The fascinating thing about the 1980's for me is that I vividly remembered them, was a fanatic newspaper reader at the time and that the 1980's are becoming part of history. And then, when historians speak of events in the 1980's I relive the era and also receive new perspectives on my own perception. A case in point is when James Mann speaks about his book The Rebellion of Ronald Reagan: A History of the End of the Cold War.
James Mann was a guest speaker at Princeton University in the Woodrow Wilson School of Public and International Affairs in April 2009 where he spoke of his new book (UChannel Podcast). Even if he is not the most engaging speaker - he retells some of the parts of his book en research in a seemingly random fashion - the experience is still very exciting. At least for me. At the time, I never felt Reagan was worried about the Cold War and happily seizing the opportunity to make deals with Gorbachev. Mann shows in many entertaining anecdotes that this is so.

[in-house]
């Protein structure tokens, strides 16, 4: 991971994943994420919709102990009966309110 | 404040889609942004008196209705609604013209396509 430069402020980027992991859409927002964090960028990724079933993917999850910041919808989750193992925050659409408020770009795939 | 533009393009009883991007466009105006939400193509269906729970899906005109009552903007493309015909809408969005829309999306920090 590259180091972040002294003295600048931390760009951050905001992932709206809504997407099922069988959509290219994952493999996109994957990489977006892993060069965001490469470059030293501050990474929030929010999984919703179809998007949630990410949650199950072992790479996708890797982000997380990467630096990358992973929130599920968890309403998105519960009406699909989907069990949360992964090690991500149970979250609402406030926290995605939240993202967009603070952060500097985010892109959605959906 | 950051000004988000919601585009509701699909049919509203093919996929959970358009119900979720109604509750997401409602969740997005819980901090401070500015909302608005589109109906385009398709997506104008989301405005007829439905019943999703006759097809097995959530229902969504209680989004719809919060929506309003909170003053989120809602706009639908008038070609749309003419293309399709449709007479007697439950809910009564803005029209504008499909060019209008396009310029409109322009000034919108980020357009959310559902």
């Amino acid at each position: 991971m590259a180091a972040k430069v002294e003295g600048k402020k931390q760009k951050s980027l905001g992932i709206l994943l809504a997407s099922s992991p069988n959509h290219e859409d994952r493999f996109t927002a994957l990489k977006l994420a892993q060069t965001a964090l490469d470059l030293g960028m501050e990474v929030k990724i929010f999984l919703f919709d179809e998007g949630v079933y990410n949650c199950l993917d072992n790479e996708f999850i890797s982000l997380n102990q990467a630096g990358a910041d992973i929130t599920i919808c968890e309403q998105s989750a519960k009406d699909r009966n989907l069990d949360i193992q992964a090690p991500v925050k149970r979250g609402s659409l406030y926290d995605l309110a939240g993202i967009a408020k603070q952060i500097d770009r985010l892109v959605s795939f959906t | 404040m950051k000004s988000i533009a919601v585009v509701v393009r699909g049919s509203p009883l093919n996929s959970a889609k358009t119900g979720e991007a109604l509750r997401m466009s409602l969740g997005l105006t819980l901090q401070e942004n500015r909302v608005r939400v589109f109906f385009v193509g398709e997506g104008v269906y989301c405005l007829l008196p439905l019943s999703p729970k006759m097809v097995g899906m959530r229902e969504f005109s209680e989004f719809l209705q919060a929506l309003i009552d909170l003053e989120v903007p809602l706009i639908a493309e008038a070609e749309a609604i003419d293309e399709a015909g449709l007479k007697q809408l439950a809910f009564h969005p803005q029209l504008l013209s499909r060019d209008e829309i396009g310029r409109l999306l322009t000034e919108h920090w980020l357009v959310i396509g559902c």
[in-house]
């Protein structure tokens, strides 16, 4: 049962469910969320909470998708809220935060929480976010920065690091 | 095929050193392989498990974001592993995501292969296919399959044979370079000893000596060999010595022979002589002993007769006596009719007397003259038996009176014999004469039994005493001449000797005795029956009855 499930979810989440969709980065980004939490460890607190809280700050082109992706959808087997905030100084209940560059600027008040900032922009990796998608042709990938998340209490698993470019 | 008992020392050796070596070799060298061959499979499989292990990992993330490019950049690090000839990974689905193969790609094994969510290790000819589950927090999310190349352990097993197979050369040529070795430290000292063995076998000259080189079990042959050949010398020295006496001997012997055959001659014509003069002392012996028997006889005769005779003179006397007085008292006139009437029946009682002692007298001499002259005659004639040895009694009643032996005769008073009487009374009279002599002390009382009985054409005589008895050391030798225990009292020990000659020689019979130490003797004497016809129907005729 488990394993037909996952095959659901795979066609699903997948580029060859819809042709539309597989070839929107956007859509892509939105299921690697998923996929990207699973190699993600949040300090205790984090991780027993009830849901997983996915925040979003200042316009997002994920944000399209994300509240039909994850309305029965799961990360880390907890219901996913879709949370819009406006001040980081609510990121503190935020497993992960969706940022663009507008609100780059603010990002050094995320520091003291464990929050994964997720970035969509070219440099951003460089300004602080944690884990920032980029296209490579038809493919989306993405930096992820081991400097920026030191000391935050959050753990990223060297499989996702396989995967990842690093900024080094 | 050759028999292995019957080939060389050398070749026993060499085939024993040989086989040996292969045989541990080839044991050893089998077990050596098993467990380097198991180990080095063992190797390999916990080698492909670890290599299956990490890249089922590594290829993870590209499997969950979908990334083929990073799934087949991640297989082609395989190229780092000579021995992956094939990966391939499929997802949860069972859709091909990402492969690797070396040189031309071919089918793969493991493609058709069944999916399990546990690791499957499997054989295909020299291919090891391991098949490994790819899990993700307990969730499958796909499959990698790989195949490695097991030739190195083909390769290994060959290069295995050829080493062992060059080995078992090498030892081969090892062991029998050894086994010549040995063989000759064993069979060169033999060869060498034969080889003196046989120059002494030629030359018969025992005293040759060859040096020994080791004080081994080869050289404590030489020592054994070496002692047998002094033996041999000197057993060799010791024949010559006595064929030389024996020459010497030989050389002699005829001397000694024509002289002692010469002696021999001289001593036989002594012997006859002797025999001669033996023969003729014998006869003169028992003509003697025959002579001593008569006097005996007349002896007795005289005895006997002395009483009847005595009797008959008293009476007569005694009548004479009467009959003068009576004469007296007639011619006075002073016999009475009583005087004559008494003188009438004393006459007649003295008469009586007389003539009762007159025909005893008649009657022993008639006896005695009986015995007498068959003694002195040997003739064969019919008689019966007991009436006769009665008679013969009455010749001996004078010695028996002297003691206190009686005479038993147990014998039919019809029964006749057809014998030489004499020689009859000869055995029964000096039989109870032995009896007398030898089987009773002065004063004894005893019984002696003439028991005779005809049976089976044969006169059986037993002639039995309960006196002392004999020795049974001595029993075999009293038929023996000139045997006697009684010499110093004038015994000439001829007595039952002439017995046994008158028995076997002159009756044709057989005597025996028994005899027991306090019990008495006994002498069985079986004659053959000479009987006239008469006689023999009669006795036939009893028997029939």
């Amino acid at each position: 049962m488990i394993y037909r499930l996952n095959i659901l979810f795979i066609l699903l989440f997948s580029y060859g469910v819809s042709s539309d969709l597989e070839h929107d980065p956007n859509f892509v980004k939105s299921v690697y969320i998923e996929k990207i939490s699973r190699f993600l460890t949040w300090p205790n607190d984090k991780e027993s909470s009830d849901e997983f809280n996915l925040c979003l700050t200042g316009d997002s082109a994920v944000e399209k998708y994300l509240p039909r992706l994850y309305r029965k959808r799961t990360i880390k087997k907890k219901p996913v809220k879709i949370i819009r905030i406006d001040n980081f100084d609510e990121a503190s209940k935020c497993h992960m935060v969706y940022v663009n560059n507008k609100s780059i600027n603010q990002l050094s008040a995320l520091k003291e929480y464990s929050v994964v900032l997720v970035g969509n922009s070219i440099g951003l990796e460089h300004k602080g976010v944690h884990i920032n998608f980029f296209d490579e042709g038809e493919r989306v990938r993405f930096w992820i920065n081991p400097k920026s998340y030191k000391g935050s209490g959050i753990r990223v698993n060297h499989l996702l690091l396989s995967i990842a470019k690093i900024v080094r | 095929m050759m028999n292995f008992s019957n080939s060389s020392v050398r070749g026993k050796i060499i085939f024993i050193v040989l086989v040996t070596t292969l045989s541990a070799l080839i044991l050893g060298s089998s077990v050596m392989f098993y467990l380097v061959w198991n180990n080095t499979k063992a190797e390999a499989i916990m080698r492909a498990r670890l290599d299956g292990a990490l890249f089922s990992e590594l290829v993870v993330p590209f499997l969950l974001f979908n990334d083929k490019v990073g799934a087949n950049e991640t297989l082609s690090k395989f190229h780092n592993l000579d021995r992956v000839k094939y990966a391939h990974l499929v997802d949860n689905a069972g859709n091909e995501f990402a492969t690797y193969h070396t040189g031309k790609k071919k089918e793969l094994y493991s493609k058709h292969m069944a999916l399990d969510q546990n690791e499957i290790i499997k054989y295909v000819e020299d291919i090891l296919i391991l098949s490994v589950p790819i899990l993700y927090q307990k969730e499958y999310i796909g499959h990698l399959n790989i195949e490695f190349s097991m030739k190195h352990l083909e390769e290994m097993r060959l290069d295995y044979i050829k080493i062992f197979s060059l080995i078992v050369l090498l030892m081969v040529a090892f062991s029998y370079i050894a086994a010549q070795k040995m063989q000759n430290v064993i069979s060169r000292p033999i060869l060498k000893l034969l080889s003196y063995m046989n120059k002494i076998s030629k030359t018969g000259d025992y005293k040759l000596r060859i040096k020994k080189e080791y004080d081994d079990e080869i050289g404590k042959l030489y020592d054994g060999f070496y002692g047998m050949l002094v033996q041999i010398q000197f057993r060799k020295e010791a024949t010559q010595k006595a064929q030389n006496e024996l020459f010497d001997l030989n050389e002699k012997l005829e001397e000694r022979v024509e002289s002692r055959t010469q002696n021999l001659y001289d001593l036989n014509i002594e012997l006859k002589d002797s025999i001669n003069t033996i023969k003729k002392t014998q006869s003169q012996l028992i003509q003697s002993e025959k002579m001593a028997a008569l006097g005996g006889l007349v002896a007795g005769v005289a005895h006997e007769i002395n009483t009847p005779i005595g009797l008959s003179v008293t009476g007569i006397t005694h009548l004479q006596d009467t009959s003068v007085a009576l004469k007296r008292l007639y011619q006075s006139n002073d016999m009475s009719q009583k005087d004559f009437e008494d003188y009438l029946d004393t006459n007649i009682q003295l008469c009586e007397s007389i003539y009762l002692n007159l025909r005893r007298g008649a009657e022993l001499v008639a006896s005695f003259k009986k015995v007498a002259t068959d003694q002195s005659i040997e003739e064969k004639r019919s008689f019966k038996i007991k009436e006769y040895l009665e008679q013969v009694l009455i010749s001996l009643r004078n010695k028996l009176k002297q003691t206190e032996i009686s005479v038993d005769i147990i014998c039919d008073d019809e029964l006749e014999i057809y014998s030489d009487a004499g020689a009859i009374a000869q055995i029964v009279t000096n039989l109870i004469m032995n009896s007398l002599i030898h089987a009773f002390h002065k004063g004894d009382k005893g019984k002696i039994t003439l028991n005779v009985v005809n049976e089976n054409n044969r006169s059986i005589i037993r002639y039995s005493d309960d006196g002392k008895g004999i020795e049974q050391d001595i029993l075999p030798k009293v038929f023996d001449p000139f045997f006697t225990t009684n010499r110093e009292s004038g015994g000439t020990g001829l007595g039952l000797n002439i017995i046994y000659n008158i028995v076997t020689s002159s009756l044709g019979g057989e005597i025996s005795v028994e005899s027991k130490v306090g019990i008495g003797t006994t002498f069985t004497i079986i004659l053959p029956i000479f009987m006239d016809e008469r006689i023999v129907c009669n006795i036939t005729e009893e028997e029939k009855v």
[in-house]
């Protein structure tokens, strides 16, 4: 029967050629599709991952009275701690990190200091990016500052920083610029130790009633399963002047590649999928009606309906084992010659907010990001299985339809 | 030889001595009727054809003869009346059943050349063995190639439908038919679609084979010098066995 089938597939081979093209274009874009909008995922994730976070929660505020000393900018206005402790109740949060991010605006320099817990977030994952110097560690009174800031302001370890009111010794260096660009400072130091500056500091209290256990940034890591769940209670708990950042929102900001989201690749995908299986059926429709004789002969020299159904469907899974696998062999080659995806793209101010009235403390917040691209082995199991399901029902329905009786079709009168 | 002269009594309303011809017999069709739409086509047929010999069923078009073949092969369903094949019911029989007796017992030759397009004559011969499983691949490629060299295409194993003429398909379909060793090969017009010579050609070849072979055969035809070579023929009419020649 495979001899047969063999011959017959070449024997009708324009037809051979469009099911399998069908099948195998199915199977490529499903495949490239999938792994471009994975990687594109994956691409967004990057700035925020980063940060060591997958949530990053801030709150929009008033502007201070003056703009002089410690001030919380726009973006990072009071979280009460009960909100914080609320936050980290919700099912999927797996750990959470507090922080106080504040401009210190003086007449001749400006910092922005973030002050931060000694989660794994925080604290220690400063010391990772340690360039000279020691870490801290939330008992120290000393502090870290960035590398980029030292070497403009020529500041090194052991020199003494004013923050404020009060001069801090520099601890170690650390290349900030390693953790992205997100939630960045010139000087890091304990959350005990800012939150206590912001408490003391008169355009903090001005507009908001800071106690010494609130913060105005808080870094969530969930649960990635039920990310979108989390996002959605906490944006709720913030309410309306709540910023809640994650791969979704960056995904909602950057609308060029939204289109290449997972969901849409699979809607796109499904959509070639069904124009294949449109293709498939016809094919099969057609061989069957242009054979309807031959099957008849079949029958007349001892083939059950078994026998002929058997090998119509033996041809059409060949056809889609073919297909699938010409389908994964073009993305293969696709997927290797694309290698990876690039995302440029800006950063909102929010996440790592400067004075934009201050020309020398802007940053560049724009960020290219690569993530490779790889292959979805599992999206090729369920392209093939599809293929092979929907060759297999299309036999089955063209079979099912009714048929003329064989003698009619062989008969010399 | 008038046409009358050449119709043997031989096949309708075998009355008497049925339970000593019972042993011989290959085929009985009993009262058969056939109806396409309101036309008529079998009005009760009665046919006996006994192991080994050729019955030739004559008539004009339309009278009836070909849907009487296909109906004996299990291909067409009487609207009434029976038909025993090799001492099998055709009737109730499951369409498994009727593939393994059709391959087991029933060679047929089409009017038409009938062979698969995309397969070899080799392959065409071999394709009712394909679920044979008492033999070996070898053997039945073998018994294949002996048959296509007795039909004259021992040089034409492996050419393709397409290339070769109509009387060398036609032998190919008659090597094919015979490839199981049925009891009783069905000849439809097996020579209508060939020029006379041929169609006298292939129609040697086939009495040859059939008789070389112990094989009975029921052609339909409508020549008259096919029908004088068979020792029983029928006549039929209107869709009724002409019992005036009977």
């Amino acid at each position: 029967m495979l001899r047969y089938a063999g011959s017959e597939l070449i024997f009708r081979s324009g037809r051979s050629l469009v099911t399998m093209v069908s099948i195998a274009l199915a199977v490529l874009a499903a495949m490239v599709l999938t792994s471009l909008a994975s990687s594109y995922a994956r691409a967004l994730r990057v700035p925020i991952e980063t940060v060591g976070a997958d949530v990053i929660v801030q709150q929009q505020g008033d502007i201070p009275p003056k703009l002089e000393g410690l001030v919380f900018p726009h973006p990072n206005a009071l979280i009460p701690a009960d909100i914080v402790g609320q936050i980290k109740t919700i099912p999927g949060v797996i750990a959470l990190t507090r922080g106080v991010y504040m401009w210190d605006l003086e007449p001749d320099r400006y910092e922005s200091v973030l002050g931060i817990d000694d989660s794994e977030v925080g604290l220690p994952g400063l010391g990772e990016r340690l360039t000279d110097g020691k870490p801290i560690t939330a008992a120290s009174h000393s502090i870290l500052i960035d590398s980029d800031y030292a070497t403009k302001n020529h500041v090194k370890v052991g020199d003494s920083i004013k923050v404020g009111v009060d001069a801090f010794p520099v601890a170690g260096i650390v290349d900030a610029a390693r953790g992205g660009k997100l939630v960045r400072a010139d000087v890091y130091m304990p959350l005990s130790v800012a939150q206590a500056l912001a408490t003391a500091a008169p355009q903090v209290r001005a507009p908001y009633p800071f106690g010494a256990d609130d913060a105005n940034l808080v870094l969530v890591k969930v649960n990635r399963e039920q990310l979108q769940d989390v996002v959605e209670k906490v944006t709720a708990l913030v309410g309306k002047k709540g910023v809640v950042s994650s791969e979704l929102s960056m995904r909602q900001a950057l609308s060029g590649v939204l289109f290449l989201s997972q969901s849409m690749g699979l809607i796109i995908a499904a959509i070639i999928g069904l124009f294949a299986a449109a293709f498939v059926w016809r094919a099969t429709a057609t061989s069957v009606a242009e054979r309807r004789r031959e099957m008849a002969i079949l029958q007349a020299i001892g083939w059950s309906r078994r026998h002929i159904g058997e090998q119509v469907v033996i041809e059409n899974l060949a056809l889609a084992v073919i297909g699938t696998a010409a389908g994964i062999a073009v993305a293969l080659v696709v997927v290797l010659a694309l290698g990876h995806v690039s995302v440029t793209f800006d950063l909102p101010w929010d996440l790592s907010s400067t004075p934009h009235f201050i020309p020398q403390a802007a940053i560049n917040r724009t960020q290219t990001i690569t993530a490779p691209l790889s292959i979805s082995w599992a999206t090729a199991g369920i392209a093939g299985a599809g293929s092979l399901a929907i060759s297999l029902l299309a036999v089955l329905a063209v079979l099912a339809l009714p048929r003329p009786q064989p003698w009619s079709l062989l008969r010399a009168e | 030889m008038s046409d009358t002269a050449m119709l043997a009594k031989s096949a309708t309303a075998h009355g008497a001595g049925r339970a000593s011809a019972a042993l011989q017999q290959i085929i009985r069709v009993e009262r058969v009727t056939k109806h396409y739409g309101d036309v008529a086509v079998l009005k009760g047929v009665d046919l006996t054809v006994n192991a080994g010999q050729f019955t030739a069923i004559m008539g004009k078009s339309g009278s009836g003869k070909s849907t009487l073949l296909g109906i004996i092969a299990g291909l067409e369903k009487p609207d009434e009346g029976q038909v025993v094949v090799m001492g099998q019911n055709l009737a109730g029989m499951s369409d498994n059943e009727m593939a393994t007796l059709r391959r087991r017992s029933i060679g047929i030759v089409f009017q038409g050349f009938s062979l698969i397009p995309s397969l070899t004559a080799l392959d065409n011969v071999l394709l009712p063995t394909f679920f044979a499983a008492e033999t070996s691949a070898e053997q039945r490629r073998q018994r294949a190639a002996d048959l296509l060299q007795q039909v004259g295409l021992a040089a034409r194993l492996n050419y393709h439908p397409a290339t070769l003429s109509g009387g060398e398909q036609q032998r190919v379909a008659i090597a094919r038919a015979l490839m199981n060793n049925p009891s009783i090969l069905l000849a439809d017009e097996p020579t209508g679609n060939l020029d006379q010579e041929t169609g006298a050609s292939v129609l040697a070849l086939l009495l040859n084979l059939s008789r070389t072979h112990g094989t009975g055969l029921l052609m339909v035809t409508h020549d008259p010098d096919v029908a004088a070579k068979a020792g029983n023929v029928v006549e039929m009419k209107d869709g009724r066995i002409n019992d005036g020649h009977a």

If you like this lecture by James Mann, you will enjoy all the more the interview he gave to Marshall Poe on New Books in History. In both podcasts you will learn the backstory, among others, of Reagan's famous line in Berlin: Mr. Gorbachev, tear down this wall! I keep hearing this with Pink Floyd in the backdrop (I told you I am from the eighties), but if aything was torn down that day, it was Erich Honecker - listen and find out.
More UChannel Podcast:
Disasters and Peace,
Enclosing the commons of the mind,
Middle East challenges,
Good climate for everyone (global warming),
Robots and War.